Term “good power quality”
Most electrical and electronic equipment is designed to operate from a power supply with a particular specification that usually defines the minimum and maximum limits for RMS (root mean-square) voltage and frequency.
There is an expectation on the part of the user that the supply will be available and within tolerance for 100% of the time. This is not guaranteed by the supplier and would be practically impossible to realise at an economic price level.
Electricity is unlike any other product in that quality cannot be assessed before delivery. It is used at the time of production but some distance away from the point of production having passed through several transformers, many miles of transmission lines and having been mixed with the output of other generators.
The term ‘good power quality’ can be used to describe a power supply that is always available, always within voltage and frequency tolerances, and has a pure noise-free sinusoidal wave shape. ‘Poor power quality’ describes any supply that deviates from this ideal; whether or not the deviation is important depends on the purpose of the installation, the design of the equipment and the design of the installation.
The major causes of poor power quality fall into two categories that are discussed in this article //
The separation between these categories is never complete because disturbances caused by equipment on one site may result in damage or disruption to equipment on another site. For example, a heavy load, such as an arc furnace, in a factory unit on a small estate may cause a voltage dip to several neighbouring users when it is switched on.
The result may be complete shutdown of a computer network causing disruption far greater than would be expected by the operator who pushed the button.
Complete loss of power lasting more than one minute. Caused by generation or distribution plant failure, transmission line faults, or load shedding during system overload. The obvious effect is complete shutdown of all electrical plant.
Complete loss of power for less than one minute. Usually caused by auto-reclosers restoring power after transient faults. Computers and communications equipment will shut down with loss of data. Restart times may be several minutes: data recovery times will be much longer.
Fast rise-time high voltage pulses superimposed on the supply voltage. Can be caused by a number of factors, including the residual effects of lightning strikes, power factor correction capacitor switching and inductive load switching.
Long term excursion outside statutory limits. Caused by failure of tap changers. Under voltage (‘brownouts’) may be introduced deliberately by the supplier to reduce demand and can cause unreliable equipment operation, including repeated re-booting of computer systems, solenoid drop-out and overheating of squirrel cage motors. Over-voltage may cause permanent damage to a wide range of electrical and electronic equipment.
Short term voltage disturbance outside statutory limits. Caused by starting and shutting down heavy loads such as large motors. In extreme circumstances, dips can cause equipment shutdown and surges can cause equipment damage.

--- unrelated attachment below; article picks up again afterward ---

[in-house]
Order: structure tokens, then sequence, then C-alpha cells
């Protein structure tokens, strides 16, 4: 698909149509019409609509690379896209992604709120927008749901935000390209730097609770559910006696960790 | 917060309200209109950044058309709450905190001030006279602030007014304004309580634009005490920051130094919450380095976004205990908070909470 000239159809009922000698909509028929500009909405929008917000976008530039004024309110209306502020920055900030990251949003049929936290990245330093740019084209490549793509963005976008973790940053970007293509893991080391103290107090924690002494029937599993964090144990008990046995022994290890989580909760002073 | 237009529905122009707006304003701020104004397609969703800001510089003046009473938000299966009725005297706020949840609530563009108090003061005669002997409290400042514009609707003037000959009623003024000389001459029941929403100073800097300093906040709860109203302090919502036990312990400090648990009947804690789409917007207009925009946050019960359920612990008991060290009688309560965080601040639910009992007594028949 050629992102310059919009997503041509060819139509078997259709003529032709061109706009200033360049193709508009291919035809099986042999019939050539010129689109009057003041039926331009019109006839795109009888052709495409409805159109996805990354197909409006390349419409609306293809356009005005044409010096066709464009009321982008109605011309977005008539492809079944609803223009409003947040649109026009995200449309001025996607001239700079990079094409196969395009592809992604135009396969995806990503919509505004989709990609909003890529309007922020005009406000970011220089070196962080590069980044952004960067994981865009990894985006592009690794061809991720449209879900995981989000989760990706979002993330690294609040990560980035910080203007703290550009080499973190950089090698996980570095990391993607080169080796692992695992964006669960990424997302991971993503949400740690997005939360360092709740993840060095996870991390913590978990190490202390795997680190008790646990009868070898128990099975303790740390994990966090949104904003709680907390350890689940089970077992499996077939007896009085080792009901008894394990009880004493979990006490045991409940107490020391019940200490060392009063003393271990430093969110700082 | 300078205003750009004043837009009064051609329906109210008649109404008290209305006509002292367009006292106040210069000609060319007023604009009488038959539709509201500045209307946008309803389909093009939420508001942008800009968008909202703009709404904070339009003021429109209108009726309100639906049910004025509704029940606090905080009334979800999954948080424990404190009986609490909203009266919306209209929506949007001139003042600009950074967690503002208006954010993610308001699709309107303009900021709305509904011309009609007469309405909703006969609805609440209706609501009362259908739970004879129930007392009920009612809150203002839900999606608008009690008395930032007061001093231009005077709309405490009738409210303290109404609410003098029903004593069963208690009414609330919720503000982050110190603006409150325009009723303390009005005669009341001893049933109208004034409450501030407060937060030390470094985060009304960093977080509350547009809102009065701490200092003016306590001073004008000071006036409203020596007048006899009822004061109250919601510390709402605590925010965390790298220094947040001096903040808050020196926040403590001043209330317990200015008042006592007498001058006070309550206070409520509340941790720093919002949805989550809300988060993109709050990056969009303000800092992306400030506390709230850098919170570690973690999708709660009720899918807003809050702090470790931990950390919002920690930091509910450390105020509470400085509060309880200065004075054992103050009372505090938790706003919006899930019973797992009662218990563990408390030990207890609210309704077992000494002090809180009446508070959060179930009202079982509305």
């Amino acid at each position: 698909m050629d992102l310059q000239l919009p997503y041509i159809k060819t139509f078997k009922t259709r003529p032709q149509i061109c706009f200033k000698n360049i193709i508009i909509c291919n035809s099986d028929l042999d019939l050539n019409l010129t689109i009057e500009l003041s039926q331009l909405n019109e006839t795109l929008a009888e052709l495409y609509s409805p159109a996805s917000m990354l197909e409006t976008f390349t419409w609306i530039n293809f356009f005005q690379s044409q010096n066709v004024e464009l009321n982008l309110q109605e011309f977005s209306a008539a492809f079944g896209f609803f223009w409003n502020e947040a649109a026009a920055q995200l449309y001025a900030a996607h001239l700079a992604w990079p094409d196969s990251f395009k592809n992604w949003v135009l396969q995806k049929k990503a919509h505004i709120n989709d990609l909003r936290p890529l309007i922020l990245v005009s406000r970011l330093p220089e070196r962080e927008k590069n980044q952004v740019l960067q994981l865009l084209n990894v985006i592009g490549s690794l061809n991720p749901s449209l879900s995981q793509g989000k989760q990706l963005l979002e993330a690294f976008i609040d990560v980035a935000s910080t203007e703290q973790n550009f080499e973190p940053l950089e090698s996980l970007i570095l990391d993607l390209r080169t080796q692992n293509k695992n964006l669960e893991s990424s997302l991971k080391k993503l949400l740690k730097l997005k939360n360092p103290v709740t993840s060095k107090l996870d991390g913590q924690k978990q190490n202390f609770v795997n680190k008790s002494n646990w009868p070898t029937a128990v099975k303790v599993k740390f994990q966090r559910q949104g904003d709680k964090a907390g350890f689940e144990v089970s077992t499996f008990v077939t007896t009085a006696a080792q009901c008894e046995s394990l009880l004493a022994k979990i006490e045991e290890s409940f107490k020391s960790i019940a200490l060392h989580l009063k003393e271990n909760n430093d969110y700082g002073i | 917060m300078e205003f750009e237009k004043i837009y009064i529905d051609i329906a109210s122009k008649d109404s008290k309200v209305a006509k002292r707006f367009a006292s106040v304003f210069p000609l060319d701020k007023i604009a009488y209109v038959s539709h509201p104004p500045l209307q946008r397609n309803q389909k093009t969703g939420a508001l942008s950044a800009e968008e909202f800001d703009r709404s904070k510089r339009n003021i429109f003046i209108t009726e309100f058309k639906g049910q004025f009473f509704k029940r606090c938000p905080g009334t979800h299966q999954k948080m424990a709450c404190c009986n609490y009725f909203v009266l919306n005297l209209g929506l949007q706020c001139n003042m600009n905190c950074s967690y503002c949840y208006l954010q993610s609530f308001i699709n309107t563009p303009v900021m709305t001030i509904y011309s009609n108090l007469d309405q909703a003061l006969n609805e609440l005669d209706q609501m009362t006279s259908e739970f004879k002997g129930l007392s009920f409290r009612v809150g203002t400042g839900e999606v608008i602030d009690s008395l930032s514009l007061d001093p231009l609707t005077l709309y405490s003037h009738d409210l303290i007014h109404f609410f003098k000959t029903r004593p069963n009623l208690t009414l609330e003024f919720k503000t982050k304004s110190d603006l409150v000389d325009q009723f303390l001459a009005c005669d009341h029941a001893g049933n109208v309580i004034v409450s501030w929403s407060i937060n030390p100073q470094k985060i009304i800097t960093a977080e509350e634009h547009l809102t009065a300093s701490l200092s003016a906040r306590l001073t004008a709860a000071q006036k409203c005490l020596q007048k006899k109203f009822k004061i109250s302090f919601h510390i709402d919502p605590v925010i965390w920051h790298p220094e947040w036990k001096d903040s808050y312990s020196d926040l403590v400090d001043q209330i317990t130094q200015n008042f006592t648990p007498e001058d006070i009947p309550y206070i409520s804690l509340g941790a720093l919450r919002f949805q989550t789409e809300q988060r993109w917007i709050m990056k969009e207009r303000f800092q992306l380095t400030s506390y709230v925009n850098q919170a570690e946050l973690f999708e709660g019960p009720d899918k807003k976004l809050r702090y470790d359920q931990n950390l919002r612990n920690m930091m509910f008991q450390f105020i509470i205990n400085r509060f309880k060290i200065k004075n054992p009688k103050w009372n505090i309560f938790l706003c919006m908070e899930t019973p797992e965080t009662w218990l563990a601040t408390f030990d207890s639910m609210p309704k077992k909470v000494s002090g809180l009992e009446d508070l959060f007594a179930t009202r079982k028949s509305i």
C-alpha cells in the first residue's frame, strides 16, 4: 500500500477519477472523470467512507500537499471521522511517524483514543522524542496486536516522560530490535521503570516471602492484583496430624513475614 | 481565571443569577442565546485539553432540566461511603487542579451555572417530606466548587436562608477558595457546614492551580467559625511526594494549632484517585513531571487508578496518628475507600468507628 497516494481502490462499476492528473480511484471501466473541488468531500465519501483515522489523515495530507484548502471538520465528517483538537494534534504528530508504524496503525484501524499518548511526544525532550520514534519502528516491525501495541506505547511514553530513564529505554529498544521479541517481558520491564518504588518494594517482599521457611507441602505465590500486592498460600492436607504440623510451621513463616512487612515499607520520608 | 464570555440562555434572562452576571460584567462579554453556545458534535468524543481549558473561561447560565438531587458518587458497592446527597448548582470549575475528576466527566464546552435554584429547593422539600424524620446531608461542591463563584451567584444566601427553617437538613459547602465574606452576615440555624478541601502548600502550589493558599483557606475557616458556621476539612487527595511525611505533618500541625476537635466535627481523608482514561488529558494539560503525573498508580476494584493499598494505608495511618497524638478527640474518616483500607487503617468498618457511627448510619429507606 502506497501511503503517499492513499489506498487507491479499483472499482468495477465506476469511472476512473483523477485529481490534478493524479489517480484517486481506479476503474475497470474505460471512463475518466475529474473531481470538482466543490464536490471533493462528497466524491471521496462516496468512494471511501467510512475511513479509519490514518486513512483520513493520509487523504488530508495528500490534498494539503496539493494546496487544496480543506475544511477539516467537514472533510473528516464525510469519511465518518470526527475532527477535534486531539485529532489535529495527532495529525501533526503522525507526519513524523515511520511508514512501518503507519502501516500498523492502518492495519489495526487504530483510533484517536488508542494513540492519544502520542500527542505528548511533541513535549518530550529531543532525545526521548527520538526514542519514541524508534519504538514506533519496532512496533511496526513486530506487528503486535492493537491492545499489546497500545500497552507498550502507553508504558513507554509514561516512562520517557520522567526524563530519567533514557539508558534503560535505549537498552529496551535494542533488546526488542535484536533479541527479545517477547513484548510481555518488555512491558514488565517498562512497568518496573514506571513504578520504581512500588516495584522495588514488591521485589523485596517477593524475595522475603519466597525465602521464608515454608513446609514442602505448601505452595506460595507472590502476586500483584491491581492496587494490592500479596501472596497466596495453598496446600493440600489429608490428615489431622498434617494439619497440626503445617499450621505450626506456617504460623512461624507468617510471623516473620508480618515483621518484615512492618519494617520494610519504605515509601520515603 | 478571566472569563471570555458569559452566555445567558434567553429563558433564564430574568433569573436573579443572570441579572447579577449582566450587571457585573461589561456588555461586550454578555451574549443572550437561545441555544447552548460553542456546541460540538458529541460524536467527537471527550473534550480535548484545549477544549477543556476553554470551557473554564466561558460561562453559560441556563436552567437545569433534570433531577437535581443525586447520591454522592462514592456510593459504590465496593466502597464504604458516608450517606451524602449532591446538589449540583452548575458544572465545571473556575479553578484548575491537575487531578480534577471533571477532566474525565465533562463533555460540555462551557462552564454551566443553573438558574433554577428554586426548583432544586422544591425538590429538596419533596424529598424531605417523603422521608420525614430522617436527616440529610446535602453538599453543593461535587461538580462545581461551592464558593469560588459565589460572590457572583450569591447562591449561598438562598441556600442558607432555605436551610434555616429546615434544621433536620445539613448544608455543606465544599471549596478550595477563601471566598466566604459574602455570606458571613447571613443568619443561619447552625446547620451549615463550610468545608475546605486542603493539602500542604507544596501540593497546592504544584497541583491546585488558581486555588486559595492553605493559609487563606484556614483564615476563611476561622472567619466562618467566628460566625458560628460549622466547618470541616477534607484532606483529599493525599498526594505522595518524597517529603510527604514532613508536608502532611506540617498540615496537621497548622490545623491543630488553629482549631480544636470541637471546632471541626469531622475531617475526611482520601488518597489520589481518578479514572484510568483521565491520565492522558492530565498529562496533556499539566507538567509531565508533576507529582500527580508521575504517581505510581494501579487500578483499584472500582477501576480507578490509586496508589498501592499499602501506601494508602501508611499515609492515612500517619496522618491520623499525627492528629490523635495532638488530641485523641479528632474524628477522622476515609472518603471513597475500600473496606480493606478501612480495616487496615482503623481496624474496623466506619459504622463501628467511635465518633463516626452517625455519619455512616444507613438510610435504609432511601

Asymmetry of phase voltages of a three-phase supply. Caused by differential loading of phases. Results in circulating current (and excess heating) in transformers and reduced efficiency of three-phase motors.
Periodic fluctuations in supply voltage. Caused by presence of cyclical load variations, e.g. from a cyclo-convertor drive system. Results in visible flicker in lighting systems.
Distorted voltage waveform. Caused by non-linear loads. Causes overheating due to increased eddy and hysteresis loss in transformers, overheating and reduced torque in motors and overheating in neutral conductors and power factor correction capacitors.
Although classified as supply problems, sometimes the root cause may lie within the user’s own premises.
There are three major installation related problems:
1. Harmonic current
Harmonic currents arise from the increasing prevalence of non-linear loads now in use and cause problems in cabling, transformers and motors. Drawing harmonic currents from the supply imposes distortion on the voltage waveform that, if unchecked, could cause problems
for other users of the supply and so limits are imposed on the permitted magnitude of the major harmonics.
2. Earth leakage currents
Earth leakage currents arise from most modern electronic equipment.
For individual units the current is quite small – usually less than 3.5 mA – but in large installations of computers for example the combined current can be quite large. In addition, there is a significant high frequency component in the leakage current resulting from the filtering of switching transients in power supply units.
3. Voltage dips and transients
Most voltage disturbance defects are attributed to the supply, but this is not always the case.
Switching of heavy loads, such as large motors and arc furnaces, causes voltage dips and if the load is inductive, transient overvoltages. Dips may last for several seconds as machinery runs up to speed, causing problems for voltage sensitive equipment. Transients can cause damage to electronic equipment and, via inductive coupling to data lines, data errors in computer and communications equipment.
In circumstances where there are power factor correction (PFC) capacitors resonance with the supply inductance can occur causing damage to the PFC capacitors. Good practice solutions include circuit separation and using generous conductor crosssectional areas. Specific solutions will be found useful when the source of the problem is outside the customer’s control.
Wherever possible, prevention, by the application of good practice, is the better path.
Reference // Electrical Design – A Good Practice Guide – Copper Development Association (Download here)